Since I’ve learned the power of acceptance, my tendencies to make excuses and play the victim have diminished significantly.
I’d like to share an excerpt from my new book, Chapter 1. Enjoy!!
Chapter 1: One Simple Thing to Live Happier
“Don’t seek for everything to happen as you wish it would, but rather wish that everything happens as it actually will — then your life will flow well.” – Epictetus, Enchiridion, 8
In the past, I would often have black-and-white conversations. Getting into some discussions with people that would become heated because of my reluctance to see shades of gray was common. Sometimes that still happens, but I recognize those times more easily now and can quickly correct them. For example, going back about ten years, when working for Starbucks Coffee & Tea, I had a boss with the managerial courage to tell me that he saw something in me.
It was towards the end of the summer and our annual review time. “Joe” set up a meeting with me in his office, and we talked for about an hour. We discussed some projects and initiatives I had led over the past year. We discussed how there were opportunities to adjust on all those items despite the favorable outcomes — In essence, looking for Continuous Improvement opportunities within our work.
The part of the conversation that sticks with me even today is when we got to interpersonal communication and relationships. I had a blind spot that no one had ever talked to me about, even though it was there. Joe leaned in toward me. “I’ve noticed that sometimes you can get frustrated with others because you see things so black and white. Then you show that emotion quickly, and it’s obvious. Learning how to control that emotion and turning it into a good outcome rather than a negative one will serve you well in your career.”
What I didn’t see in myself was the frustration with progress or the lack thereof on different projects that were obvious to others. As a result, it would bring down the morale of those around me, including teammates, project team members, & leadership. My black-and-white view, although helpful at times, wasn’t helping me meet people where they were at. I was thinking about how the circumstance was affecting me, and I wasn’t doing well with accepting situations for what they were.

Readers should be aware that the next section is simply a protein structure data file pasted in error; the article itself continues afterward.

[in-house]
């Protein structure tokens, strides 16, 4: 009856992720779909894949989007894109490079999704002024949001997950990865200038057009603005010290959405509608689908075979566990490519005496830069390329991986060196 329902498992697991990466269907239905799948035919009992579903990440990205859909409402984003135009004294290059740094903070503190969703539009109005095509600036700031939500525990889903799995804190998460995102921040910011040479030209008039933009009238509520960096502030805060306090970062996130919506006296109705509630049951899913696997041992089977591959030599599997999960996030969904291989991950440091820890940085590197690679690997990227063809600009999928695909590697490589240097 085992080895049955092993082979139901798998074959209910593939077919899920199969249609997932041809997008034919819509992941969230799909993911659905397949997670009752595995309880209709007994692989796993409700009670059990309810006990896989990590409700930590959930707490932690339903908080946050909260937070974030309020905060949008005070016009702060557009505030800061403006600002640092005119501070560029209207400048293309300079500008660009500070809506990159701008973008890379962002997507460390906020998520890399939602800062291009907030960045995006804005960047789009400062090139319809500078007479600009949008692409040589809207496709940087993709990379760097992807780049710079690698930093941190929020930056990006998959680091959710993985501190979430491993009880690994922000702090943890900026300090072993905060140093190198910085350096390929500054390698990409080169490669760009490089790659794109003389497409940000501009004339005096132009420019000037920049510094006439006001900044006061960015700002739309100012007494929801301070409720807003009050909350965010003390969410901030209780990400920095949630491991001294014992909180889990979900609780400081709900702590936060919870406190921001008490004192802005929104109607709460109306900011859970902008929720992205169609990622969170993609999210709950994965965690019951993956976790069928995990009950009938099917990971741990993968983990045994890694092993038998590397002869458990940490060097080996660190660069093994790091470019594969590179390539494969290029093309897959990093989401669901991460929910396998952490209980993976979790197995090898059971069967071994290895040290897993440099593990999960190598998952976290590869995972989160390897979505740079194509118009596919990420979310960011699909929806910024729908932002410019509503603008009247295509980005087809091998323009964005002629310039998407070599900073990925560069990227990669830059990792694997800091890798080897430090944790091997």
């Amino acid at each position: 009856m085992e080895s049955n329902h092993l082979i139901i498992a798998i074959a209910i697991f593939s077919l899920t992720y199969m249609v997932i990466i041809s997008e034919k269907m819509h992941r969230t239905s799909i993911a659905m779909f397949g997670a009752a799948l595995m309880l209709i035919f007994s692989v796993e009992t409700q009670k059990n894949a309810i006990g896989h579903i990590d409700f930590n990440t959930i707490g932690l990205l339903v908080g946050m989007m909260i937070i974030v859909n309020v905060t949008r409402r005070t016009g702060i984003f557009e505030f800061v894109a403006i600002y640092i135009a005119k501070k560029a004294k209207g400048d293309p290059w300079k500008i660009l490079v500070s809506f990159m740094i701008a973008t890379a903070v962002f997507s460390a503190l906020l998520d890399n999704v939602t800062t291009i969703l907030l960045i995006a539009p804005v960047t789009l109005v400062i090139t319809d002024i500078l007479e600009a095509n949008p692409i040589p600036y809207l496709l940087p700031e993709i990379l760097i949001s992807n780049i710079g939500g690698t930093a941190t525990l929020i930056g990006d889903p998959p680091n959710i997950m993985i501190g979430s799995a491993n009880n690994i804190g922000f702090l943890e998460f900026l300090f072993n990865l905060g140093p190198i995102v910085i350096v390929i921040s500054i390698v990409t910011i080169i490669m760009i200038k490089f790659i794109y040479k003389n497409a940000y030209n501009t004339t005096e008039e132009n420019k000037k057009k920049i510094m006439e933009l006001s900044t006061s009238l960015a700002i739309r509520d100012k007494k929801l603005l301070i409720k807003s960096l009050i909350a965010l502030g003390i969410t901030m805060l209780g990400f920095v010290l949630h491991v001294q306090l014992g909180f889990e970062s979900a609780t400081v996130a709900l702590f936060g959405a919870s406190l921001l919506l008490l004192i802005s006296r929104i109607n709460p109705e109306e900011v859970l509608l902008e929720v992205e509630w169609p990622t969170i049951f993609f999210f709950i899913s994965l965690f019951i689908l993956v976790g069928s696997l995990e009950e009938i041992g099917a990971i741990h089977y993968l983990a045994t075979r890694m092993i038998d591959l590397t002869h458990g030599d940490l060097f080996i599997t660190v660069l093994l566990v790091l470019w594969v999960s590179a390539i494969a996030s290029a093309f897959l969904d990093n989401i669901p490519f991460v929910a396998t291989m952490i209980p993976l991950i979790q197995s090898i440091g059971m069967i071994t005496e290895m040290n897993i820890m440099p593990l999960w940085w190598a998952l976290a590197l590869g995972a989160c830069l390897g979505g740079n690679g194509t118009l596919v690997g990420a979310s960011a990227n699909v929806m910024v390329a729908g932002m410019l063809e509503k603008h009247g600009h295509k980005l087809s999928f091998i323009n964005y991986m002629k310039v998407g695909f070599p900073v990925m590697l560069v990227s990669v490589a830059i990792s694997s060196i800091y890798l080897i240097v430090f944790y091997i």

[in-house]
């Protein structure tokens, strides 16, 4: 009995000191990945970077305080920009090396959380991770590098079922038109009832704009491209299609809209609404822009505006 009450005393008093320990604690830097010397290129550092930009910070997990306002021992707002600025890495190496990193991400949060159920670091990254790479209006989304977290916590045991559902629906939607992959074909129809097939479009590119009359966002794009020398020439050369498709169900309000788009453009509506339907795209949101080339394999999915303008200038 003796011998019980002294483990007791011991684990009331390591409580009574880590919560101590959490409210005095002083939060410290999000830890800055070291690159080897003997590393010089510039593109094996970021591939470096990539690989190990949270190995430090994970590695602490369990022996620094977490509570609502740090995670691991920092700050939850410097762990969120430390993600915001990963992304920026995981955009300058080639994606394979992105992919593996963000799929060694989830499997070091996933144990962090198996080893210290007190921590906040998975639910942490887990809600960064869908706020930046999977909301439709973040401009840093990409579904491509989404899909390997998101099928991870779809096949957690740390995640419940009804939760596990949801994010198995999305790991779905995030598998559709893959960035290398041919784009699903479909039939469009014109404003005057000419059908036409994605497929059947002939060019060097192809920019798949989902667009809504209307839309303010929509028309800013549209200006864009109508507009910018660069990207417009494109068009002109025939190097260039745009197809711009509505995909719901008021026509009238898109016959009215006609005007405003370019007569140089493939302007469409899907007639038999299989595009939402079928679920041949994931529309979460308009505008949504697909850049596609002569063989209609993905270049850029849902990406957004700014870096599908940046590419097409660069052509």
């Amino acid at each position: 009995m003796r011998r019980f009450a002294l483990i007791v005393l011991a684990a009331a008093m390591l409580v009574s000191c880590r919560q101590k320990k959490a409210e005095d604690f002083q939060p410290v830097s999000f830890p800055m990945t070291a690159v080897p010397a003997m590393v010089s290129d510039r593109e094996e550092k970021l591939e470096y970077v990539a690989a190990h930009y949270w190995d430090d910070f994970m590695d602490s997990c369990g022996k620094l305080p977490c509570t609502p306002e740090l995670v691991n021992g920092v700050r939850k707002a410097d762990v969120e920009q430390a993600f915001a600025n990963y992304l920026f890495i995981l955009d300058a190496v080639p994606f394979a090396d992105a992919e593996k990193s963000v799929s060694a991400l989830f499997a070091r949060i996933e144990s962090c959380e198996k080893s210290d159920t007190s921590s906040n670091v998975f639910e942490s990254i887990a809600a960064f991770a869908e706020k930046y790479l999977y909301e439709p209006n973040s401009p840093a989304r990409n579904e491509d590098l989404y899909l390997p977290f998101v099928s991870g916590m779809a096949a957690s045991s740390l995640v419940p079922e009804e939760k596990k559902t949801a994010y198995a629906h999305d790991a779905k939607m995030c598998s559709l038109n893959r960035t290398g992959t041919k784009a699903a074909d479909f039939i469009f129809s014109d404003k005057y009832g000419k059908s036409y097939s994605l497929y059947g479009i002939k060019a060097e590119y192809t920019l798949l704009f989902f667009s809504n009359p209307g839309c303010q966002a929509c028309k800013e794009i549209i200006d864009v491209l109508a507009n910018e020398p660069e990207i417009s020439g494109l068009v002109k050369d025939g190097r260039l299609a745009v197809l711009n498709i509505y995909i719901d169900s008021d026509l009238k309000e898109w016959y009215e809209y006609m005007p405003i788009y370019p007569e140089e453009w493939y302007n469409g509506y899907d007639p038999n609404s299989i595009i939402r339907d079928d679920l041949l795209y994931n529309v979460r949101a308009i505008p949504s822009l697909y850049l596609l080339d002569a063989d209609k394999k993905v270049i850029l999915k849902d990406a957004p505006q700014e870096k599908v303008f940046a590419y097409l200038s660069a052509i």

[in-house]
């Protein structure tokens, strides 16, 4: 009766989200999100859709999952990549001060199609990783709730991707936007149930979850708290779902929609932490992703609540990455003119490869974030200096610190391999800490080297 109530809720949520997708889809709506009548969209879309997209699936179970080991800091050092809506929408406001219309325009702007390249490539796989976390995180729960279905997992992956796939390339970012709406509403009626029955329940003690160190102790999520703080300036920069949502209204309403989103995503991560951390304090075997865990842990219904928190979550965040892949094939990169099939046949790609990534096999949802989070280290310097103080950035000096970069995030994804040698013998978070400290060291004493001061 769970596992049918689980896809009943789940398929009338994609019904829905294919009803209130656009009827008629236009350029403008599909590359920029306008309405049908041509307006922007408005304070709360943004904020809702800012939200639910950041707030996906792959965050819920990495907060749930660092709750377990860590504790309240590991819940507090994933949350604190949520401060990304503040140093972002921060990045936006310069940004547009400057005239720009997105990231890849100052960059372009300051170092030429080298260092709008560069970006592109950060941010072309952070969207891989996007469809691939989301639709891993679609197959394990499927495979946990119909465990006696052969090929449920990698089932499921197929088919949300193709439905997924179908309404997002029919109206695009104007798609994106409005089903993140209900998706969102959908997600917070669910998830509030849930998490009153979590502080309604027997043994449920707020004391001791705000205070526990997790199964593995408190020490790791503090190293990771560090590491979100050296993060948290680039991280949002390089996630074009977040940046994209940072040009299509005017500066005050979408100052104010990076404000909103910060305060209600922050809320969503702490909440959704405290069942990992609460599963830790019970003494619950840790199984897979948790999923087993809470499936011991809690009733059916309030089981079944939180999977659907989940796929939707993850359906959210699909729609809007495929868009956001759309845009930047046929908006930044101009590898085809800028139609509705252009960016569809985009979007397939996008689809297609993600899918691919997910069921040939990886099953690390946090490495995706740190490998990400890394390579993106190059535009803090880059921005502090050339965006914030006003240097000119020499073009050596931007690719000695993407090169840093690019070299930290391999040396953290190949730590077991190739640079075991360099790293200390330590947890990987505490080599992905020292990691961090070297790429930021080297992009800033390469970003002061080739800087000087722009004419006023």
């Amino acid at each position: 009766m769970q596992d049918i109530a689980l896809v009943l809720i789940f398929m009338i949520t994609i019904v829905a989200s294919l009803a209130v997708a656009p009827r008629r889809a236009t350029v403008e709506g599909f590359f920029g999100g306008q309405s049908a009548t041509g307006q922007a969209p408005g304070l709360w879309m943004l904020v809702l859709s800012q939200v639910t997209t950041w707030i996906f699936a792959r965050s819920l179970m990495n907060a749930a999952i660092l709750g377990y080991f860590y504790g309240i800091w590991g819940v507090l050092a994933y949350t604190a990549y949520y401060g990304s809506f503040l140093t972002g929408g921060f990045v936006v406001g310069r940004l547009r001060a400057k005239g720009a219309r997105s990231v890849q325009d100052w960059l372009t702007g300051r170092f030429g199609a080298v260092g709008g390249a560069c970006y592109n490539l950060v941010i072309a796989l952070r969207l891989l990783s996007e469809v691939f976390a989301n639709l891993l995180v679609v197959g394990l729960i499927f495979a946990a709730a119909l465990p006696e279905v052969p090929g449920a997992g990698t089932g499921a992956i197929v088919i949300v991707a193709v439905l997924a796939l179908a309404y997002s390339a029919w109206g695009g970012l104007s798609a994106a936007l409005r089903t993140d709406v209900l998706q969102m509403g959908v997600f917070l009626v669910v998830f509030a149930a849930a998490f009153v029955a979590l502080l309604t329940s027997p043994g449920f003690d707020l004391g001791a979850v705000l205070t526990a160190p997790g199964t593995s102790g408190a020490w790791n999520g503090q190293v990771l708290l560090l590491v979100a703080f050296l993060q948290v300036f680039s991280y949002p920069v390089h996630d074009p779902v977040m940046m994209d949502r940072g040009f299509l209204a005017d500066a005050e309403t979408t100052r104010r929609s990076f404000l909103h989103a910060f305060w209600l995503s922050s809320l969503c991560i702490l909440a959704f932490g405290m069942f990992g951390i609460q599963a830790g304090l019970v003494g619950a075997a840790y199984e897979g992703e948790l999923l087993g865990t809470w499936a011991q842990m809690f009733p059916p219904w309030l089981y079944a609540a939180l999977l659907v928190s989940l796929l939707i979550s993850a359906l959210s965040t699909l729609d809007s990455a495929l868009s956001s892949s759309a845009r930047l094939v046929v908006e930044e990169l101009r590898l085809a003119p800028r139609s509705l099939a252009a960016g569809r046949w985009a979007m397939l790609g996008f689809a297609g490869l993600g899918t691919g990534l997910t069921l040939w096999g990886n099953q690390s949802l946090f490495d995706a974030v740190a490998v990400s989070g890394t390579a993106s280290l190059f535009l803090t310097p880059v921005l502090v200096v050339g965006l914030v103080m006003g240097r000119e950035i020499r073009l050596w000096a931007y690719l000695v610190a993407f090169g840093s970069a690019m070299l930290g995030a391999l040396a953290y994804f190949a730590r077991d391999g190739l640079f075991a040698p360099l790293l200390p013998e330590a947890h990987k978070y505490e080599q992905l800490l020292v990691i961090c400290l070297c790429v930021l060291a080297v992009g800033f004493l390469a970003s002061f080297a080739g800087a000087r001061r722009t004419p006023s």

How That One Conversation Changed Me
Since that conversation with Joe, I’ve focused my fight on myself and am working on the concept of acceptance. Learning that situations are neither positive nor negative, but I attach the meaning to them, was the first step. My old thinking would connect the outcome to a problem before understanding what was happening. My snap judgment would lead me to behaviors and actions that would visibly show others my frustration.
I wouldn’t say I’ve mastered my feelings and my outward expression of frustration. But, I am much more able to notice when those times are happening or about to happen and can course-correct them. There are now more instances of accepting situations as they are and staying curious about what makes them unique. Staying curious has given me some relief from the frustrated state I used to live in and helps me remain more connected to my authentic self.
Building this competency of acceptance has allowed me to feel much more confident in my ability to lead a happy life, which leaves me feeling more fulfilled. I don’t enjoy getting into arguments with people, which can often leave me feeling a sense of guilt. When those moments of frustration are caught in real-time, it leaves me with a much better view of myself. It also avoids the guilt associated with those times when frustration comes out. Showing up this way for others makes my relationships with them much more pleasant. As a beautiful byproduct of this, we can also get much more work done and accomplish much more than before.
Are You Staying Connected to Yourself?
Are you hoping to live a fulfilled and happy life? Fulfillment and happiness can be different for everyone. What one person finds fulfilling or joyful will differ from the next. That’s okay. It’s what makes the world a beautiful place. But, I’m sure very few of us are secretly hoping for a life unfulfilled and to get to the end of it all, only to be bitter and empty. So, here’s an important truth: Don’t strive to be a carbon copy of someone else. We are all unique, and we are all working toward our purpose.
But just because we are all unique doesn’t automatically mean that we will see that purpose come true. Consider that when we go against who we are at our core, we ignore our calling and deviate from our authentic selves. This, in turn, will prevent us from seeing that unique purpose come to life.
One of the best ways to stay connected to your authentic self is by accepting the truth — acceptance of yourself, your surroundings, and your current situation in life. Without acceptance, we risk trying to go against the nature of things. Miyamoto Musashi, a prolific samurai, philosopher, and poet in the 16th and 17th Centuries, wrote about this in his final manuscript, The Dokkōdō, right before he passed away. The Dokkodō was a collection of 21 principles that Musashi instructed his students and fellow samurai to follow and pass on to others to live an honorable life.